GAGE, WILLIAM L.

Local History Collections

Collection ID: LH - 119
Location: LH 119

(Description ID: 594772)

Rutherford B. Hayes Presidential Library and Museums

 

William L. Gage Journal

 

LH – 119

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Introduction

Biographical Sketch

Scope and Content

Inventory

 

Introduction

This journal was acquired by the Rutherford B. Hayes Presidential Library and Museums in 1951.

 

Biographical Sketch

William L. Gage was born in Maine February 27, 1820. Around 1850, he married Hannah Wilson and was living in Baltimore, Maryland. They were the parents of six children: Edgar S., Susanna, Hannah, Amos, Rose Emma, and Alexander Selkirk.

William was a member of the Baltimore Lyceum for which he included in his journal a lengthy “Essay on Bells.” Interested in politics and national events, Gage chronicled the nearly daily events of 1861. Well educated and an excellent writer, Gage wrote several letters for friends. He enlisted in the Confederacy and was eventually captured by the gunboat Currituck January 12, 1863. He was transferred to several other gunboats and then confined at the Old Capitol Prison. He was “discharged” February 13, 1863 after 32 days of imprisonment.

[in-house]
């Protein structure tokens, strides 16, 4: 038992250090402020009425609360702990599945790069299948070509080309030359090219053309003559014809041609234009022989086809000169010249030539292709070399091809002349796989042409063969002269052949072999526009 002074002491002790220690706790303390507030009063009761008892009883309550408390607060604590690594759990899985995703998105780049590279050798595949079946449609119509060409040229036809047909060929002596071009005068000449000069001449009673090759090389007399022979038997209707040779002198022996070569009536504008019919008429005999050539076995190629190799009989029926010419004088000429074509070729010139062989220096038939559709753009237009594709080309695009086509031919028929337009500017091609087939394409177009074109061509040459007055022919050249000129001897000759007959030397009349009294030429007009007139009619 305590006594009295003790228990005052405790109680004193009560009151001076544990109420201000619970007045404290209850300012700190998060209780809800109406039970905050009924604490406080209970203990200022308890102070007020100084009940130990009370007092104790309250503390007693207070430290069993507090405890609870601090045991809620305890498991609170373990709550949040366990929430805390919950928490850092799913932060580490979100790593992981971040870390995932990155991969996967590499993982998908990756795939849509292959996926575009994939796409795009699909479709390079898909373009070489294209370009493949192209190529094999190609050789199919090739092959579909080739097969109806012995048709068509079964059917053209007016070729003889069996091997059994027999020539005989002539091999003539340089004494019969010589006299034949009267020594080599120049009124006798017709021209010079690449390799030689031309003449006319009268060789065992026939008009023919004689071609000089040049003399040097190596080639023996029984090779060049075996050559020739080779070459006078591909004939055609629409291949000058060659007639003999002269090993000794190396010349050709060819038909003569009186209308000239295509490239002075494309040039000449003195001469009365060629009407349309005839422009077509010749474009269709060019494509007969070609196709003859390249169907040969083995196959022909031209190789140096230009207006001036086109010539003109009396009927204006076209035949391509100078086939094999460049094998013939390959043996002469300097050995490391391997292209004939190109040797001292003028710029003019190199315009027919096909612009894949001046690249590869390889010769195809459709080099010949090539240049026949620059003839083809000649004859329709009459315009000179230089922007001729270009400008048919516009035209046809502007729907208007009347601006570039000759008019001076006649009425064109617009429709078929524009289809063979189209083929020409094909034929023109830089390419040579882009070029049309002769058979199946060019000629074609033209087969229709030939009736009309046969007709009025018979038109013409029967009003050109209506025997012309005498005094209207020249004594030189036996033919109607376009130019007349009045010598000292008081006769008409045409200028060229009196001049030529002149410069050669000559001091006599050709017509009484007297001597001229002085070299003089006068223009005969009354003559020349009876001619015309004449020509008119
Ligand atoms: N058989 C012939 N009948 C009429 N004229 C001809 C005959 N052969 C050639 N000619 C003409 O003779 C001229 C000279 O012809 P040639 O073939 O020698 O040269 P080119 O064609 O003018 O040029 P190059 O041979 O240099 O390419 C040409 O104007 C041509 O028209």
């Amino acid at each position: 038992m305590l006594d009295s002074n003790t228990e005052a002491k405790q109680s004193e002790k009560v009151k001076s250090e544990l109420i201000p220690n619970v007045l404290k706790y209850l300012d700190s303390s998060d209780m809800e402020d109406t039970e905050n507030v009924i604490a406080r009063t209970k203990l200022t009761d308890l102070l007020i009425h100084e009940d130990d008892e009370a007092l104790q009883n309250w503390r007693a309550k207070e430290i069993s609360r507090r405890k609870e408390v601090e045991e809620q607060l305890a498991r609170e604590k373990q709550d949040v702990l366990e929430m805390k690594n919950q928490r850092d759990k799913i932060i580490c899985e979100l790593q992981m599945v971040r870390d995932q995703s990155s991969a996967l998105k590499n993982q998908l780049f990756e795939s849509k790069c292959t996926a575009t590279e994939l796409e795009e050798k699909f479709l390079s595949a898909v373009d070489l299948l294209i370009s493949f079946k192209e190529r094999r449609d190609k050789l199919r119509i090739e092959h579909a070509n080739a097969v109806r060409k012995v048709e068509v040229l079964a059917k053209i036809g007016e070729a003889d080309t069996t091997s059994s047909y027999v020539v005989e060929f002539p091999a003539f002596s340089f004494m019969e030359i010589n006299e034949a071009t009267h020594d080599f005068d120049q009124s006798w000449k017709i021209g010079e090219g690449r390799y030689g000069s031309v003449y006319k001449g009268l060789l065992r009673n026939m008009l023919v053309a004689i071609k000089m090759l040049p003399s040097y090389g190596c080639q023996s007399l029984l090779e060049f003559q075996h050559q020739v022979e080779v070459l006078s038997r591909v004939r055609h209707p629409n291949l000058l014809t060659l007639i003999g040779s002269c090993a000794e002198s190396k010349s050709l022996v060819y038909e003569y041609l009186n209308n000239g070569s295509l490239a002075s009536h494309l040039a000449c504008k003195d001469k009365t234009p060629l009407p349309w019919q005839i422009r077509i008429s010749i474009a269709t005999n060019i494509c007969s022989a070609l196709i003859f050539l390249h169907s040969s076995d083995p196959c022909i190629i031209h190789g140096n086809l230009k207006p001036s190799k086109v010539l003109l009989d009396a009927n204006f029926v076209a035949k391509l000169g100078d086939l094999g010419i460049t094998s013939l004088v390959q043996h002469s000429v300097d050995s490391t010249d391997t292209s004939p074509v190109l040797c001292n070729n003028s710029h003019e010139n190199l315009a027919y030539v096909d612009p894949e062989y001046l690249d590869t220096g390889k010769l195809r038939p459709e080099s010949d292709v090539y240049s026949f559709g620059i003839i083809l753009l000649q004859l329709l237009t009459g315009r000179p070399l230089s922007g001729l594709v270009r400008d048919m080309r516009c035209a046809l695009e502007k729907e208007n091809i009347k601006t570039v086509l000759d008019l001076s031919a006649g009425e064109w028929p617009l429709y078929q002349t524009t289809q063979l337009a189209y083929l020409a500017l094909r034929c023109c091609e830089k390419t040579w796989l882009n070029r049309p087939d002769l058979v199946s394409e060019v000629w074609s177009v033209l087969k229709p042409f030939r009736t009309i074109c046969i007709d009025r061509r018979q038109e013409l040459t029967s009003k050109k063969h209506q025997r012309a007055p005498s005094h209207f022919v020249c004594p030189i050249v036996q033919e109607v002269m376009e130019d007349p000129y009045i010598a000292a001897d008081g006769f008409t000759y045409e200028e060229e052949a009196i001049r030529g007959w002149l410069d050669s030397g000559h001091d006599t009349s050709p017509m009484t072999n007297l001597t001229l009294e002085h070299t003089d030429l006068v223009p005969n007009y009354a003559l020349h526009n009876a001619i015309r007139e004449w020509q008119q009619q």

January 20, 1870, Gage left his family in Baltimore to work as a farmhand at Fauntleroy Farm, Virginia. He returned home in May, departing again for Virginia with his son Amos. Later that year, Gage returned to Baltimore where he was employed as a bookkeeper. In 1880, he was clerking in a store in Baltimore’s 11th Ward. It is unknown when William L. Gage died.

 

Scope and Content

The earliest date of this journal appears to be in May 1855. Gage wrote and copied sentimental poetry, particularly dedicated to his wife Hannah Wilson. Also included are songs, essays, and Latin names for plants. Throughout 1861, Gage wrote nearly daily entries regarding national politics and events leading to secession. During his months at Fauntleroy Farm, Virginia, Gage kept a detailed daily account of his farm work.

The final pages of the journal are dated 1885 – 1888 and appear in different handwriting. They served as an account of payments of individuals who were seen for medical examinations, “sick visits,” and “office consultations.” It is possible these accounts were kept by Gage’s youngest son, Alexander Selkirk Gage who was a physician in Baltimore He died in 1948.

 

Inventory

Ac. 678

One journal, 1855 - 1888